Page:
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Copyright and Fair Use: Copyright


The purpose of this guide is to provide faculty, staff, and students at the University of Texas at Arlington with an understanding of copyright law and fair use.

While copyright issues can be complex, everyone needs to understand the basics. Failure to comply with copyright law can lead to substantial legal penalties for both you and the university.

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Creative Commons

What is Creative Commons

"Creative Commons is a nonprofit organization that enables the sharing and use of creativity and knowledge through free legal tools.

Their free, easy-to-use copyright licenses provide a simple, standardized way to give the public permission to share and use your creative work — on conditions of your choice. CC licenses let you easily change your copyright terms from the default of “all rights reserved” to “some rights reserved.”

Creative Commons licenses are not an alternative to copyright. They work alongside copyright and enable you to modify your copyright terms to best suit your needs."  [About Creative Commons]

Creative Commons License Chooser

Creative Commons Symbol

Copyright Law Defined

Copyright law, as defined in Title 17 of the United States Code, protects "original works of authorship fixed in a tangible medium of expression" for a limited period. Copyright protection includes, for instance, the legal right to publish and sell literary, artistic, or musical work, and copyright protects authors, publishers and producers, and the public.  Copyright applies both to traditional media (books, records, etc.) and to digital media (electronic journals, web sites, etc.). Copyright protects the following eight categories of works:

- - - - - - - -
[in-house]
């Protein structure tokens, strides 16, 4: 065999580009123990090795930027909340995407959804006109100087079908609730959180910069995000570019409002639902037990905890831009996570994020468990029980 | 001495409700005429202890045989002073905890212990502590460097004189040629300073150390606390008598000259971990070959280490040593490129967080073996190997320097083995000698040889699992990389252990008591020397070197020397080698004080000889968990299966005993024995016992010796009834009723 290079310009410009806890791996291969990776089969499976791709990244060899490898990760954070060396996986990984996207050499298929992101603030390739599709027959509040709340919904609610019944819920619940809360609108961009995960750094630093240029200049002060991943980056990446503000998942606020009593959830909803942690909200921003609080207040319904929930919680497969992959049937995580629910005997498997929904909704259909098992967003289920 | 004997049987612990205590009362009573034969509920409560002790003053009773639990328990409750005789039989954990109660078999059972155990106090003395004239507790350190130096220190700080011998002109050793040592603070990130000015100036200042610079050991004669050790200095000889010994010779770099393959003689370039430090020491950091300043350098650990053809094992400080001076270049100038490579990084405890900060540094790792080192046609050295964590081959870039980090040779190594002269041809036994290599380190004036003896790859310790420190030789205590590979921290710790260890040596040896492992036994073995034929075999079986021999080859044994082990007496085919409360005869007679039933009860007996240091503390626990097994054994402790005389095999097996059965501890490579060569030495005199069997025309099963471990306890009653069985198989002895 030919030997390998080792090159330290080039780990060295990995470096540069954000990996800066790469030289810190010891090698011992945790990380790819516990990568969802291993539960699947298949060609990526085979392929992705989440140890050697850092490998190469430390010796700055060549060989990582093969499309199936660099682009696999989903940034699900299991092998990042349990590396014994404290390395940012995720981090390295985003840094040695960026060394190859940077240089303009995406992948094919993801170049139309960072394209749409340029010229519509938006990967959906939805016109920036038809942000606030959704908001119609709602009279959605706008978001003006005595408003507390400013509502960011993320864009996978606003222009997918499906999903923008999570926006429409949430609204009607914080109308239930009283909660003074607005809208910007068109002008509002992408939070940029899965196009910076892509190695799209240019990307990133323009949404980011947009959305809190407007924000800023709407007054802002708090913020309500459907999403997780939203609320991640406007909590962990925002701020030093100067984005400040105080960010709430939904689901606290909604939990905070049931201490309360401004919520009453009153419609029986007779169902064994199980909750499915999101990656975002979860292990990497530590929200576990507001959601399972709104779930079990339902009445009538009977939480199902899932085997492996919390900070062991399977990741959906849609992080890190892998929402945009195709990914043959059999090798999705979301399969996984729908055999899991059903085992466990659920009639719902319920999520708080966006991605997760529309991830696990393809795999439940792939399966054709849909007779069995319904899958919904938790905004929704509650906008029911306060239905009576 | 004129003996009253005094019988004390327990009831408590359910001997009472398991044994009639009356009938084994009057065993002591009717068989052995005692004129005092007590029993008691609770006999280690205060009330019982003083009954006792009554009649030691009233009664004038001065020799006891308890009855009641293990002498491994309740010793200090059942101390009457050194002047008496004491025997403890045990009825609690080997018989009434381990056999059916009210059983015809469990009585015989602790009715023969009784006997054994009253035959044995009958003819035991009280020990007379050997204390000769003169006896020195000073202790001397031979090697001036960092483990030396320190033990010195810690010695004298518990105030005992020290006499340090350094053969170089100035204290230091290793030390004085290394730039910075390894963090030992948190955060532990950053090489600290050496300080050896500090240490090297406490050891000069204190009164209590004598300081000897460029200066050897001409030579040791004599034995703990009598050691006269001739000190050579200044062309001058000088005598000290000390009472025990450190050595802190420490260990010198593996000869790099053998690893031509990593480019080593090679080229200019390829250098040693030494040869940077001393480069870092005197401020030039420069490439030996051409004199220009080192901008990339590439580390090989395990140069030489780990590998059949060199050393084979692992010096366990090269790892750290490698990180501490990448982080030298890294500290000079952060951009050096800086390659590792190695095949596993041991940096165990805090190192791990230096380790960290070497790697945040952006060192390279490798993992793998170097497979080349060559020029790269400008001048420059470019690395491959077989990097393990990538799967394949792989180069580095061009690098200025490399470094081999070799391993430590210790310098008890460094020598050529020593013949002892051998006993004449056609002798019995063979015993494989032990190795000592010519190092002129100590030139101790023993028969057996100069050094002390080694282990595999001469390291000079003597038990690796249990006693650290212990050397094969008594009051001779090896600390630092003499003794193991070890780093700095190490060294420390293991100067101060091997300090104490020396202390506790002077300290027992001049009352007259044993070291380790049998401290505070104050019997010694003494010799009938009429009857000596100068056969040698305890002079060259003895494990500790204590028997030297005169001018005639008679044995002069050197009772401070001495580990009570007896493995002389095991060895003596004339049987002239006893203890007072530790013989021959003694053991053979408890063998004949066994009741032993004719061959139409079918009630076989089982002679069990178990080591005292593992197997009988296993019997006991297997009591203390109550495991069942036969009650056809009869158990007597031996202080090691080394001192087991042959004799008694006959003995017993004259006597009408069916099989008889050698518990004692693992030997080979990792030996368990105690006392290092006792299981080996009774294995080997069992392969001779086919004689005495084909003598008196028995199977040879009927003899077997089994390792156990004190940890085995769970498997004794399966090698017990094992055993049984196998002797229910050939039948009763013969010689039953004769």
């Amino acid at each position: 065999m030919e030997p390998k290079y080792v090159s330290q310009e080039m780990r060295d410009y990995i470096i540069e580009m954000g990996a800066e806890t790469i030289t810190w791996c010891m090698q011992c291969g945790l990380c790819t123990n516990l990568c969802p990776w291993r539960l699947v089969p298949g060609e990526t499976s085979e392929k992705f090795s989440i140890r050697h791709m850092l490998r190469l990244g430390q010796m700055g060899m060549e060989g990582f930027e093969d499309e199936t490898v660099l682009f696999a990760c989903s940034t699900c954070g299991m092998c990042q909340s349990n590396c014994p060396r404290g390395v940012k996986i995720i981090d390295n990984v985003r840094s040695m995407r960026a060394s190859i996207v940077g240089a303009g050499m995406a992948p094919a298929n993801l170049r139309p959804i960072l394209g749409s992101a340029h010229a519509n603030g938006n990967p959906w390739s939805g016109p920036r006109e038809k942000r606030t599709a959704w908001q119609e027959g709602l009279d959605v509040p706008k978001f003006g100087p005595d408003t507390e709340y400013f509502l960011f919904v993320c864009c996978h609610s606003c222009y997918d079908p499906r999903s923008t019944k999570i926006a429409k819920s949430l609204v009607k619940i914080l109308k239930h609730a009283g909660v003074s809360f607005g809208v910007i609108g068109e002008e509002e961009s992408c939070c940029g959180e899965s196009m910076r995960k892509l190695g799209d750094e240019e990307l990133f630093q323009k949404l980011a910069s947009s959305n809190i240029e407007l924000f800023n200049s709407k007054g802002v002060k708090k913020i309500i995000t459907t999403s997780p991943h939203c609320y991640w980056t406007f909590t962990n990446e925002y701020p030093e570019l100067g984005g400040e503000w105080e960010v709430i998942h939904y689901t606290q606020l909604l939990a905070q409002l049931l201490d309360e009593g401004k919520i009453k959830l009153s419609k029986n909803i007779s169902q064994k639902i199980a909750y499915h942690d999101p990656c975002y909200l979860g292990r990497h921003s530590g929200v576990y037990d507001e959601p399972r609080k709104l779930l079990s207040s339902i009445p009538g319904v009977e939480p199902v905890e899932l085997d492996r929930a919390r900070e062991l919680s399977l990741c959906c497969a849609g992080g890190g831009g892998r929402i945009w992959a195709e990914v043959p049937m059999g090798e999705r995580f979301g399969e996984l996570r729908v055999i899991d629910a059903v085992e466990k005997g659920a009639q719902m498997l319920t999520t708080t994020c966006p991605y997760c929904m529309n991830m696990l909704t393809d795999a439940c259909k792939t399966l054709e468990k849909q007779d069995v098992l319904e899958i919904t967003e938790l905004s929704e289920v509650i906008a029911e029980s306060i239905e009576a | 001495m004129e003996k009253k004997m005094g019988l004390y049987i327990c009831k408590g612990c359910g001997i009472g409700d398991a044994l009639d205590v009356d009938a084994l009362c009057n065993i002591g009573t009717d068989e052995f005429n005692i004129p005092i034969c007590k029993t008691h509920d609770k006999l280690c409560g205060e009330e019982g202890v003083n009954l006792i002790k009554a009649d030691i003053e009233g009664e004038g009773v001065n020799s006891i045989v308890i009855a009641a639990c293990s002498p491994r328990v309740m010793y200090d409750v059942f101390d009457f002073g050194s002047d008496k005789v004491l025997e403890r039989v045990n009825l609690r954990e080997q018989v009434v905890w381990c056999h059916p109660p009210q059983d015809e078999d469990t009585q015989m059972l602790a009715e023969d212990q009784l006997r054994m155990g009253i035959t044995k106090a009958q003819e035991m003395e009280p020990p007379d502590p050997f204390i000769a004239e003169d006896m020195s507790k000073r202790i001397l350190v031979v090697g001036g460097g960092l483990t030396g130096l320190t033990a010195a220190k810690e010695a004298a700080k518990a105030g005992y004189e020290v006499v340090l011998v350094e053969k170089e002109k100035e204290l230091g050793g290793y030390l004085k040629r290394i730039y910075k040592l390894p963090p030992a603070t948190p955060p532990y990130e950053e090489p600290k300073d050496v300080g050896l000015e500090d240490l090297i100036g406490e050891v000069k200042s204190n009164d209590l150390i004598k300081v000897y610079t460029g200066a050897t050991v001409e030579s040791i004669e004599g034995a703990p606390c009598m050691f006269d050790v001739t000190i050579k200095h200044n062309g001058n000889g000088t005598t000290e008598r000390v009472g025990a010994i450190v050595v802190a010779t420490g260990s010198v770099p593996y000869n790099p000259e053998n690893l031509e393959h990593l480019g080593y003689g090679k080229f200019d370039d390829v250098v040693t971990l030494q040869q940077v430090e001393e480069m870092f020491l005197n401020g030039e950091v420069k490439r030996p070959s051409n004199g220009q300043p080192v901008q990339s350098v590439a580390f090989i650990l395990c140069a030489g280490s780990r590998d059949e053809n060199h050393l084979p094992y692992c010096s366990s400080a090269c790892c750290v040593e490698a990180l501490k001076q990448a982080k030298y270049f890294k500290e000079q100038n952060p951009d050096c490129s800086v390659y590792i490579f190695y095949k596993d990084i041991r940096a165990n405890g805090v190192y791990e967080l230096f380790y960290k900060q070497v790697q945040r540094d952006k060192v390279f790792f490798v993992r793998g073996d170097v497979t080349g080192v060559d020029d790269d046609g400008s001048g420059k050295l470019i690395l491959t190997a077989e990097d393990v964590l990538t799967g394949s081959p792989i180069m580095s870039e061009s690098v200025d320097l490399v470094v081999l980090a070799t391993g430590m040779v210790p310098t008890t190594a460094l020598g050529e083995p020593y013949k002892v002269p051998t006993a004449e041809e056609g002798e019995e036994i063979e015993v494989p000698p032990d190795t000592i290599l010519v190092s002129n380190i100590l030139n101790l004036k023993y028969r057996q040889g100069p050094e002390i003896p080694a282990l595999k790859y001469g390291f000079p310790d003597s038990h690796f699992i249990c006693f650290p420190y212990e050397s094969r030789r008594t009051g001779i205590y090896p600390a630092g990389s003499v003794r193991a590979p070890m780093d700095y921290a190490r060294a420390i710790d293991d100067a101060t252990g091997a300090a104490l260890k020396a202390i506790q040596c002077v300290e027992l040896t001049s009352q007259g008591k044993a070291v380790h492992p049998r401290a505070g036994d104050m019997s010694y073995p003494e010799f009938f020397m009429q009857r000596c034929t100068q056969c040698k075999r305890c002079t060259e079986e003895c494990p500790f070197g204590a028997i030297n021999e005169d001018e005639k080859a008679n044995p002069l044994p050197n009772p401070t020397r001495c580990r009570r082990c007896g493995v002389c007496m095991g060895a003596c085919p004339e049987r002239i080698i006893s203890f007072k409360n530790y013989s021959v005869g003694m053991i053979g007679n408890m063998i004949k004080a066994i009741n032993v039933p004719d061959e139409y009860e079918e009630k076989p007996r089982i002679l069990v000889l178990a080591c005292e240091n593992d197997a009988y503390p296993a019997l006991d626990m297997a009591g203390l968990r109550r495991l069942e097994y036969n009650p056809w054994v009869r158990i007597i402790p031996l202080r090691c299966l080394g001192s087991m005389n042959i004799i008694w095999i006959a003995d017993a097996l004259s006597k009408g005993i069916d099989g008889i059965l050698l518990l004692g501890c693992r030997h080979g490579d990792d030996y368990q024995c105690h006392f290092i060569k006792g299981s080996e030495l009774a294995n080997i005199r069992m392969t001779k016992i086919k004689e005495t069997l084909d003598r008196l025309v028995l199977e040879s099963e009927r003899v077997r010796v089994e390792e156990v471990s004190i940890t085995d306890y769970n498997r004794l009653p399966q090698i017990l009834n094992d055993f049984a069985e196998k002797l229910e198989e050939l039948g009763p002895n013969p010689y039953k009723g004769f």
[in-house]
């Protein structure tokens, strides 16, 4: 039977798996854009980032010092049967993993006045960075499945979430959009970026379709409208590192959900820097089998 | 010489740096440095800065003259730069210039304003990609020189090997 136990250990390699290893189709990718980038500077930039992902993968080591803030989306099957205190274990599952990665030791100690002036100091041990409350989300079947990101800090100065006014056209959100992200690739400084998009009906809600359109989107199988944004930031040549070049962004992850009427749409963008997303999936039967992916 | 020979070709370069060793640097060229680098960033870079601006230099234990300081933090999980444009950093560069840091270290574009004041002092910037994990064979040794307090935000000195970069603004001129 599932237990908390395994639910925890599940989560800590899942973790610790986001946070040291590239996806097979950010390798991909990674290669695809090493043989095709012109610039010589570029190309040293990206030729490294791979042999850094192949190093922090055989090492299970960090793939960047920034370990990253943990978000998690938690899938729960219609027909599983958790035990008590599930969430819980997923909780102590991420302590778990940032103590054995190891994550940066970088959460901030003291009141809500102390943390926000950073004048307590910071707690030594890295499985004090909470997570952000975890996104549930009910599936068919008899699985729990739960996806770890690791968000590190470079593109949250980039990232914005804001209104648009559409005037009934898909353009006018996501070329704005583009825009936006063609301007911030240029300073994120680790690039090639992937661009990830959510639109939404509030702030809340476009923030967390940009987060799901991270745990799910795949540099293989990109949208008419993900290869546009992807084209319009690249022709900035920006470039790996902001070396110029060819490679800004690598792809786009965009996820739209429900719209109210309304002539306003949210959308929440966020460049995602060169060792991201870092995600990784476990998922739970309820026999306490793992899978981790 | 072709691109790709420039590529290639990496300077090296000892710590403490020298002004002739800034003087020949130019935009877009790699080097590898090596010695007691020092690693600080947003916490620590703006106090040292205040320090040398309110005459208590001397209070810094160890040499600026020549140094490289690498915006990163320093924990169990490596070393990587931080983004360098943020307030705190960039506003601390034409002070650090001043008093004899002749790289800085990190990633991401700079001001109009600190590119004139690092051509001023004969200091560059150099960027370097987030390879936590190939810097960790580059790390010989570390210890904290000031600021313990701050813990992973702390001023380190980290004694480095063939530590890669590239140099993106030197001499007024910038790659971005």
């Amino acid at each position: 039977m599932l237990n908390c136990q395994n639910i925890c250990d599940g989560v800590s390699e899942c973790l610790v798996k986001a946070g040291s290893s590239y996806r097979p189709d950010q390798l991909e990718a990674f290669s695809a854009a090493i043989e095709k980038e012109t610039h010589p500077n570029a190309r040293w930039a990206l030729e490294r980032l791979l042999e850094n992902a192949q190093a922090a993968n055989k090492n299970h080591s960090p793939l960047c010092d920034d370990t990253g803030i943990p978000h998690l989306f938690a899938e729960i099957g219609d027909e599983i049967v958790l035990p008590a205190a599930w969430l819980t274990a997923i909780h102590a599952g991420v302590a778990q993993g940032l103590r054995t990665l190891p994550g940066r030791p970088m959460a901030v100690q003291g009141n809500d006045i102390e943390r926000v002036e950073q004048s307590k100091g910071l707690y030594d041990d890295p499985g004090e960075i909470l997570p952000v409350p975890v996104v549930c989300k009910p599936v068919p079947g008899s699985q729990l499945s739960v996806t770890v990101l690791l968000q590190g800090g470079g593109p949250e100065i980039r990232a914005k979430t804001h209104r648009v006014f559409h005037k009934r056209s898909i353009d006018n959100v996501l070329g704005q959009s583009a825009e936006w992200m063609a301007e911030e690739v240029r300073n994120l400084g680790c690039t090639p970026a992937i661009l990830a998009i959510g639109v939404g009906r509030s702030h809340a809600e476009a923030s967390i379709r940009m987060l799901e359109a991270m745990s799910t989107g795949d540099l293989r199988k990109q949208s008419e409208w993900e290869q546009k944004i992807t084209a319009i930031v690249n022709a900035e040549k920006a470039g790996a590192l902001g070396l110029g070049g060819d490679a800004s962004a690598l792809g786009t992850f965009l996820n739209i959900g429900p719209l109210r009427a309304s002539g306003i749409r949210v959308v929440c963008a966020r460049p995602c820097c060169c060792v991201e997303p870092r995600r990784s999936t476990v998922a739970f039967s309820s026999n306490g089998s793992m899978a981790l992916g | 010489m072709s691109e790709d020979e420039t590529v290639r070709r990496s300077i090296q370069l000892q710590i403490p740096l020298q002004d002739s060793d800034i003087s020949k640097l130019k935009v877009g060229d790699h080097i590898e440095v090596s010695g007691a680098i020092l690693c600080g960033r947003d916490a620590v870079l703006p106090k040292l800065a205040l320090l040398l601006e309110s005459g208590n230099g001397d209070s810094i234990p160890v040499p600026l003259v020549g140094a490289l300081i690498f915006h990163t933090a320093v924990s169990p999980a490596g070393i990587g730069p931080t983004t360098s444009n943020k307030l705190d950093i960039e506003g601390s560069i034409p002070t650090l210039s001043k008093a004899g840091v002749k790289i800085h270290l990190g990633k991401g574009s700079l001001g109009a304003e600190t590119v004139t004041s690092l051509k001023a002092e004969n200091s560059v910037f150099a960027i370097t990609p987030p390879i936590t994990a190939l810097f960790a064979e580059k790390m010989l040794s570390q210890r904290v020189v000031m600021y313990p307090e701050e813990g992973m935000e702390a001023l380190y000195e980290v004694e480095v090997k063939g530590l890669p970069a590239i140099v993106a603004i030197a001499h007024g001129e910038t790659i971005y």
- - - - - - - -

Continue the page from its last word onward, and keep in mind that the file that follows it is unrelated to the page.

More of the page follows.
1. literary works
  2. musical works
  3. dramatic works
  4. pantomimes and choreographic works
  5. pictorial, graphic, and sculptural works
  6. motion pictures and other audiovisual works
  7. sound recordings
  8. architectural works

Ownership of a copyrighted work includes the right to control the use of that work. Use of such work by others during the term of the copyright requires either permission from the author or reliance on the doctrine of fair use. Failure to do one or the other will expose the user to a claim of copyright infringement for which the law provides remedies including payment of money damages to the copyright owner.


I am not an attorney and am not offering legal advice.  If you need legal advice, please contact the UT System OGC Copyright Attorney.

UT System Office of the General Counsel

Mailing Address:
201 West 7th Street, 6th Floor
Austin, Texas 78701

Phone: 512.499.4462
Fax: 512.499.4523


Thank You!

This guide is based on a guide found at Bern Dibner Library of Science and Technology and is considered one of the Springshare's "Best of Libguides".  The "Best of" sites invites you to "Use these guides in whatever way is helpful for you... if you find something you like, you can copy the guide to your site in its entirety, or just use bits and pieces to inspire your creation."  Some of the guide has been retained, other has been adapted.  Used by permission.